we find that each additional Pell Grant dollar to an institution leads to a roughly 55 cent increase in sticker price tuition. For subsidized loans, we find a somewhat larger passthrough effect of about 70 percent. We also find a loading of tuition on unsubsidized loans of 30 percent. All of these effects are highly significant and are consistent with the Bennett Hypothesis.

They study recent changes in aid award maximums, which is a very clever design. The changes in aid theoretically applied to all colleges, but, due to the different types of students at different colleges, plausibly affected each college differently to determine the impact the changes in aid availability had on tuition. In other words, a college with a bunch of students borrowing the old maximum amount has a different exposure to a change in the maximum loan than a college where few students were borrowing at the old maximum.

This is yet one more piece of evidence that care needs to be exercised when designing and altering financial aid programs. As Josh Mitchell notes,

Conservatives have long held that generous federal-aid policies inflate higher-education costs… Now, more mainstream economists and academics are adopting that view, or at least some variation…

In the seven years before Grad PLUS, college tuitions were rising faster than grad-school costs. In the seven years after, the reverse occurred.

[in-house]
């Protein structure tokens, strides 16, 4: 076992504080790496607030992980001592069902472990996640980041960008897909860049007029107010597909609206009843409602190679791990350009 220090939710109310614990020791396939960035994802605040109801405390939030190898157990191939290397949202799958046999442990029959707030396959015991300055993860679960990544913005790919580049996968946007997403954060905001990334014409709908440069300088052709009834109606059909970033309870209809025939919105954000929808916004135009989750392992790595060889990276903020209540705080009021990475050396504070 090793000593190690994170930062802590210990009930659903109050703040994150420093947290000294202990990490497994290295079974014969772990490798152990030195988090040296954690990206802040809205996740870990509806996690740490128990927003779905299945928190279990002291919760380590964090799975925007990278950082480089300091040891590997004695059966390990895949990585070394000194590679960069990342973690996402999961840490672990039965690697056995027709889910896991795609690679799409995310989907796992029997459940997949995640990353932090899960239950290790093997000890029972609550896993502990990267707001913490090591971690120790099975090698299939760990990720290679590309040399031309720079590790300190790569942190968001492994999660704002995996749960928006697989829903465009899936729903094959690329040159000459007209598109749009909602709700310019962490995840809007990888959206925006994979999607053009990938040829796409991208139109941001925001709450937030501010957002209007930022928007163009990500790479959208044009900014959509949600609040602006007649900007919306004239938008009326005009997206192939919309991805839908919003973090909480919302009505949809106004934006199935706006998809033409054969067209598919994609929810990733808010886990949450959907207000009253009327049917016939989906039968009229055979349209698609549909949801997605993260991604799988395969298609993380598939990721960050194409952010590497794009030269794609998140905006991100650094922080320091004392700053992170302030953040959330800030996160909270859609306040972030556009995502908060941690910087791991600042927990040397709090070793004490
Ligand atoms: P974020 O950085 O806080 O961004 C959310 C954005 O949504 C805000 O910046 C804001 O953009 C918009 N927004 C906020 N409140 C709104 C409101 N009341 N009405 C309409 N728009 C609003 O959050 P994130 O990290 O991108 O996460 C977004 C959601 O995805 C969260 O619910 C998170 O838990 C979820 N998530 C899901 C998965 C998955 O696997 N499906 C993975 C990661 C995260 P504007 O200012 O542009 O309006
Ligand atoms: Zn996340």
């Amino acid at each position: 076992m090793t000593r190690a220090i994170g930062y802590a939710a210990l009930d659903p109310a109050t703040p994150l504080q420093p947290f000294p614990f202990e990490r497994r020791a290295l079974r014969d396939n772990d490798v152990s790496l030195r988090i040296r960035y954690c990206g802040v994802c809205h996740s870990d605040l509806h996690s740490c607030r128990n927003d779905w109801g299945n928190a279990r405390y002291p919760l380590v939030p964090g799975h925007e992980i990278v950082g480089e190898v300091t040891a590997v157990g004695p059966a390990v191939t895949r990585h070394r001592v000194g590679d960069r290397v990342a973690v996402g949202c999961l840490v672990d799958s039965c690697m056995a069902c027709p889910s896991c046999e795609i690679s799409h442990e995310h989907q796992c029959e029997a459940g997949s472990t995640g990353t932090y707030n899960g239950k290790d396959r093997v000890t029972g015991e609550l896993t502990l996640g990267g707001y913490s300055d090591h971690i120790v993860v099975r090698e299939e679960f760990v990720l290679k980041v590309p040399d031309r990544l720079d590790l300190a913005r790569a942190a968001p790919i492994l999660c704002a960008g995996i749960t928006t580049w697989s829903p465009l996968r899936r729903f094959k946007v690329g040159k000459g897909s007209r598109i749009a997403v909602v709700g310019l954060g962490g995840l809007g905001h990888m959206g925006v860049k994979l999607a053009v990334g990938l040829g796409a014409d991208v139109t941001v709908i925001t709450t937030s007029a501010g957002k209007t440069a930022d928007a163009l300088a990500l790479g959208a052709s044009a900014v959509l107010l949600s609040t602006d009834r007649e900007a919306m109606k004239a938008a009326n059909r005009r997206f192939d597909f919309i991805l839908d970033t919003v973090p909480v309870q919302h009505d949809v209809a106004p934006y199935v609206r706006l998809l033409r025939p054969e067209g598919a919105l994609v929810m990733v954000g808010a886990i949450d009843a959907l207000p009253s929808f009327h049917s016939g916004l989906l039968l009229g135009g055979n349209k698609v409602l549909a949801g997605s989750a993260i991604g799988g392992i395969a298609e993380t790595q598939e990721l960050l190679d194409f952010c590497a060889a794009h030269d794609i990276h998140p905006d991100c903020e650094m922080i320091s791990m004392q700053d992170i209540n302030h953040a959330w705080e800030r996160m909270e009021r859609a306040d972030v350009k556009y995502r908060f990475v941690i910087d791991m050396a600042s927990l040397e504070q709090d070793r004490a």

Robert Kelchen also offers some insightful comments, including

An even more interesting finding from the Fed paper is that shareholders in for-profit colleges responded favorably to the passage of legislation that increased federal financial aid amounts. They concluded that across three pieces of legislation, the cumulative increase in stock prices was about 10% above what would have been expected without an increase.

The Fed paper spurred a couple of additional thoughts.

1. In the past, I’ve argued that aid programs targeted to low-income students are in less danger from the Bennett Hypothesis, but the Fed study found that increases in unsubsidized loan amounts led to a smaller increase in tuition than increases in subsidized or even Pell grants.

2. This is a good illustration of why the Dept of Ed needs to do a better job of making data more widely available. A key portion of the analysis relied on access to data from the National Postsecondary Student Aid Survey (NPSAS). But use of this data is restricted to select users. For example, I wouldn’t be able to retrace their steps to confirm their analysis because I don’t have access to NPSAS data. Other federal offices do a better job making data widely available while respecting privacy concerns (e.g., the Census bureau’s Public Use Microdata Sample (PUMS)).

3, A straightforward policy recommendation that would kill the Bennett Hypothesis would be to eliminate the Cost of Attendance (CoA) that is used to determine aid amounts and replace it with the median cost of college. See here for more on this idea.